JoCo District Attorney candidates on the issues: Fully informing victims, families impacted by justice system

Johnson County District Attorney candidates weigh in on fulling informing victims and victims' families impacted by the justice system. Above, investigators marked the location of the victims belongings in the street with cones and spray paint in a July hit-and-run. Photo credit Mike Frizzell.

Last month, we asked our readers what issues they wanted to hear the candidates running for office address ahead of November’s general election. Based on the input we received, we developed a five-item questionnaire for candidates running for Johnson County District Attorney.

We’ll be publishing the candidates’ responses to one item per day each day this week. Today we’re publishing the candidates’ responses to item #3:

How would/does your office ensure that victims, their families or others affected by the justice system are fully informed of the actions that are being taken in their case? What role do you allow them to play?

Zach Thomas (Democrat)

Communication with victims is of the utmost importance. Victims of crime deserve to be fully informed about the nature of the criminal justice process, the possible outcomes of a case, and have a clear avenue in which to submit their thoughts, feelings, and opinions about the case and what they would like to see happen. Victims have already been traumatized; there is absolutely zero reason their experience with the district attorney’s office should further add to that trauma.

Currently, there is a victim’s advocates unit within the District Attorney’s Office that handles much of the interaction with victims. This unit is staffed with wonderful people that care deeply about serving victims. Victims also deserve opportunities to communicate directly with the assigned prosecutor.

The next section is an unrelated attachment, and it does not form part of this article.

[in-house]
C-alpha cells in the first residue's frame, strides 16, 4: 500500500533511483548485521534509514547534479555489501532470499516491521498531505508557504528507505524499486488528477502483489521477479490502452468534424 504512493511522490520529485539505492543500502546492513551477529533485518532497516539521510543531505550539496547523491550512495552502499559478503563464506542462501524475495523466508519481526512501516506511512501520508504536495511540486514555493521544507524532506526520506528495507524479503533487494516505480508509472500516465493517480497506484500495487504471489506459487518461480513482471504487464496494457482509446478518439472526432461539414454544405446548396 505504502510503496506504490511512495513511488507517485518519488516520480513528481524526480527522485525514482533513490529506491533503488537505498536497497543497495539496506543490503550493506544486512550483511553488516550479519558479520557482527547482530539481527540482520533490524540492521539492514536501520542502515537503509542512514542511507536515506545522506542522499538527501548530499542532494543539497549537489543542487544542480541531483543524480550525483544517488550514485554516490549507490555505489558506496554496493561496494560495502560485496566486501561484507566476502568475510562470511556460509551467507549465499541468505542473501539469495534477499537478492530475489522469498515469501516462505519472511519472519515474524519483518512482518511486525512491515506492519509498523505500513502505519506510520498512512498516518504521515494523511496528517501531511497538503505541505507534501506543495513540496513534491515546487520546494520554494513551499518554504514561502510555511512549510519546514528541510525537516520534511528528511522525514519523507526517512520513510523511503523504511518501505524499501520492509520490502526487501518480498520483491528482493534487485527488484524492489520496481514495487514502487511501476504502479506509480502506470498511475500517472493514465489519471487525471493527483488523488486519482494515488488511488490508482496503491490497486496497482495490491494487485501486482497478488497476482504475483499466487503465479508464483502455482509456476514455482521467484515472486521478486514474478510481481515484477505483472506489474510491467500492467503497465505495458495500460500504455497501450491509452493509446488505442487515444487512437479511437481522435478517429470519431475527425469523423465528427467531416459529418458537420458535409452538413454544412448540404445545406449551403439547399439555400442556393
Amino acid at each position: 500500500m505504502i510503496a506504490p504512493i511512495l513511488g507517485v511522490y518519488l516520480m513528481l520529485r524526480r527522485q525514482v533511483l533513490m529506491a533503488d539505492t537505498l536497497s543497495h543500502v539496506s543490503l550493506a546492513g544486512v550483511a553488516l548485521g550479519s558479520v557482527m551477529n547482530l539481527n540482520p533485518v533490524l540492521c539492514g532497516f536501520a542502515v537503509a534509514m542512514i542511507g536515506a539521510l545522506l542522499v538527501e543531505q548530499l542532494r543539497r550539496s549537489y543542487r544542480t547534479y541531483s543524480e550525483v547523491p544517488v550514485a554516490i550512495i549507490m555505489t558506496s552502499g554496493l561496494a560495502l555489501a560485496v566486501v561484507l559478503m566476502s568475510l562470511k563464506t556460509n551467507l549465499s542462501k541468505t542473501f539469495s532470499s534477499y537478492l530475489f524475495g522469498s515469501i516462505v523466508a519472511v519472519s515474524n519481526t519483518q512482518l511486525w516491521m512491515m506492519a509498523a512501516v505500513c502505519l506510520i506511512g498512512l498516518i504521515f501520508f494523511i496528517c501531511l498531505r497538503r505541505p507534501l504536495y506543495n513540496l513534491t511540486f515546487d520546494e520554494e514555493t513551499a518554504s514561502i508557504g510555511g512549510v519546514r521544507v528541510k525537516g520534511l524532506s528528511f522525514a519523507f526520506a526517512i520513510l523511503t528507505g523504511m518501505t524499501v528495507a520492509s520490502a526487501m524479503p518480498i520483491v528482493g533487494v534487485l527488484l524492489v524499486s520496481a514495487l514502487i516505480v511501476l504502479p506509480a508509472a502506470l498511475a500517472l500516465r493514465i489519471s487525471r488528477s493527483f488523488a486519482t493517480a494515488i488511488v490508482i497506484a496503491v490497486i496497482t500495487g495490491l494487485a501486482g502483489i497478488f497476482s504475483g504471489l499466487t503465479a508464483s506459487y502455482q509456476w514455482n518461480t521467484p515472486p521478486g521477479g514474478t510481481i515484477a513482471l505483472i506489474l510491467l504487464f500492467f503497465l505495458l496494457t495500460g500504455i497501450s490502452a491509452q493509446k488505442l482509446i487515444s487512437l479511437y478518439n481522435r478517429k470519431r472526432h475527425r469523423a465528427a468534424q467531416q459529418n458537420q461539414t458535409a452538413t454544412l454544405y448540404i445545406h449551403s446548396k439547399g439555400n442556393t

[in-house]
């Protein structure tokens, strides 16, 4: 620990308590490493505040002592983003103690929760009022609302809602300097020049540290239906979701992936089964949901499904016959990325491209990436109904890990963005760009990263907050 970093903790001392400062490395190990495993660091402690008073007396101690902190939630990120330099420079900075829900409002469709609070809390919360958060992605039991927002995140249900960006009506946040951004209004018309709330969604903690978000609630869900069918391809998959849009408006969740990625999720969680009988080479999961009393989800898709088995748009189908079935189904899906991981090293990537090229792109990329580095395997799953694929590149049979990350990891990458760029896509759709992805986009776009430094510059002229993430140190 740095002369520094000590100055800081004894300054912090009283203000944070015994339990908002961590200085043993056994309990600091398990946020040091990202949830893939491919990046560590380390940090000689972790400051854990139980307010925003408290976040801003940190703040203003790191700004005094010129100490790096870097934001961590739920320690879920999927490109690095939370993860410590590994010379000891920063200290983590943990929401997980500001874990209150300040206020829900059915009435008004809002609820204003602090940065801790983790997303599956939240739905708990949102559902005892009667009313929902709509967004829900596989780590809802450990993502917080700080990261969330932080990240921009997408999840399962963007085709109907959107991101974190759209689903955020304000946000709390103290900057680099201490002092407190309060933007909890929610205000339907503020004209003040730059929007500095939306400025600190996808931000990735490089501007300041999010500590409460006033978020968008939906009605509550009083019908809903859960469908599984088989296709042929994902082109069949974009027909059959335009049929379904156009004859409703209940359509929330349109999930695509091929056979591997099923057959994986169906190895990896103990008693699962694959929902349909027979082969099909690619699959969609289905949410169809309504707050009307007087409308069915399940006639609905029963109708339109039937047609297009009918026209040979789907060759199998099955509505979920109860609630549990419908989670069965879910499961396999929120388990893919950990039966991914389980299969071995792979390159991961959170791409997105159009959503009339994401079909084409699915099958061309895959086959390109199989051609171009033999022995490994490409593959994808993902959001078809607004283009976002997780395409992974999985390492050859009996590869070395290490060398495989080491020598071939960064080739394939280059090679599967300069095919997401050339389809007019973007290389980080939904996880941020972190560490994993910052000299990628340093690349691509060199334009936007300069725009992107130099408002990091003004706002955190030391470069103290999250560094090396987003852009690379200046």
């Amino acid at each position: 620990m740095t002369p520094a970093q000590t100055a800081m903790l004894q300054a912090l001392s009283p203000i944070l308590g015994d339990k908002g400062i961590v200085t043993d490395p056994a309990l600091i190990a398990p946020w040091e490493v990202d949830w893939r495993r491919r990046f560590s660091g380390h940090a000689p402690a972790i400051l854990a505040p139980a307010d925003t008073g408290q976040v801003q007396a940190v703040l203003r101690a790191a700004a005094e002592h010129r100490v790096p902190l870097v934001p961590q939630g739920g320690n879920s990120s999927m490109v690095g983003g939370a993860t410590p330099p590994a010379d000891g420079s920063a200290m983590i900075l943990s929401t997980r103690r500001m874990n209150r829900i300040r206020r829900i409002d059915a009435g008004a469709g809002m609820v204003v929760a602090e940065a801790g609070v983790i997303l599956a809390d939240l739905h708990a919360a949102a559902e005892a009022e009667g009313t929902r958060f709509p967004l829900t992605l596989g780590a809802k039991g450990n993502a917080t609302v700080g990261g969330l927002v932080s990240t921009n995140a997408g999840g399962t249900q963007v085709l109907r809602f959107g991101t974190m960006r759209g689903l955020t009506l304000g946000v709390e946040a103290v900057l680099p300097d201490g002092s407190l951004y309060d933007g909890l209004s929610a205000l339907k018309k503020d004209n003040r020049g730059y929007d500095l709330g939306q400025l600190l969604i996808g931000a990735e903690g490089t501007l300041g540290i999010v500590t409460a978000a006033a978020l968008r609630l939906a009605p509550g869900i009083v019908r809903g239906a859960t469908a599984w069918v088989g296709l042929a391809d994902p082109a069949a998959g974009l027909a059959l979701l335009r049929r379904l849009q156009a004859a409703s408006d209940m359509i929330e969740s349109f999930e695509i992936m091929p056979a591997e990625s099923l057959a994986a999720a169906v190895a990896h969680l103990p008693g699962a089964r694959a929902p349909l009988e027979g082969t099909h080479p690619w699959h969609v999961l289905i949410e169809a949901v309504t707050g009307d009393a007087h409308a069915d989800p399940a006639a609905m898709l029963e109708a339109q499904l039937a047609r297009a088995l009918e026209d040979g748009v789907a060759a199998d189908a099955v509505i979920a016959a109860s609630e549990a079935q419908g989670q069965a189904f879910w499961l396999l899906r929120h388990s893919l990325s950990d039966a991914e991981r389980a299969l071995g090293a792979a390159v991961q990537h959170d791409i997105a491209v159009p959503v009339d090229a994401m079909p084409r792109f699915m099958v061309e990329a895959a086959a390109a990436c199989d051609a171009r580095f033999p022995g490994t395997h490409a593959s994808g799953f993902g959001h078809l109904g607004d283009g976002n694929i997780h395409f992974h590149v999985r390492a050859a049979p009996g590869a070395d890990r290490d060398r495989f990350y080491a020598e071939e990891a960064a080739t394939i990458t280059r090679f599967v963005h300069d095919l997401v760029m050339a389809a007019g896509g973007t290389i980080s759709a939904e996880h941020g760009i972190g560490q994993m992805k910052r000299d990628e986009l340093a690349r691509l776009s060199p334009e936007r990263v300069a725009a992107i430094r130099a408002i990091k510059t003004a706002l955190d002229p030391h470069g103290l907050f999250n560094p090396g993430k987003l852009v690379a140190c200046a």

Prosecutors are responsible for making final determinations about how a case proceeds and sentencing recommendations. However, a prosecutor should never make these final determinations without first receiving input from a victim and offering an explanation to the victim about why decisions are being made.

Steve Howe (incumbent Republican)

Once charges are filed our (JIMS) system automatically sends out our victim impact statement for our office. We then use this information throughout the court process. We also use the lethality assessment in domestic violence cases, which has valuable information from the victim. A victim advocate from our office is assigned to every case to assist the victim in answering questions and concerns about the courts process. If needed, we also provide them with contact information for additional victim services with our partner agencies, MOCSA, Safehome and Sunflower House. To further assist domestic violence victims we have (2) Safehome employees embedded in our office. As the case proceeds through the criminal justice system victims and witnesses will have contact with our victim advocates, support staff and the assigned prosecutor. We consult with victims and their families regarding plea negotiations. Their wishes are given great deference. However, the ultimate decision rests with the District Attorney’s Office. In some domestic violence situations, where a victim opposes prosecution because of coercion and duress, we will proceed with the prosecution. At the time of sentencing we work with the victim to help ensure that they have a voice at sentencing. We work very hard with our partner agencies to have a victim centered approach to the criminal justice system.

Tomorrow we’ll publish the candidates’ responses to item #4:

Do Kansas open records and open meetings laws give the public adequate access to the investigatory actions and decision-making procedures of law enforcement, the district attorney and the courts? Please explain your response.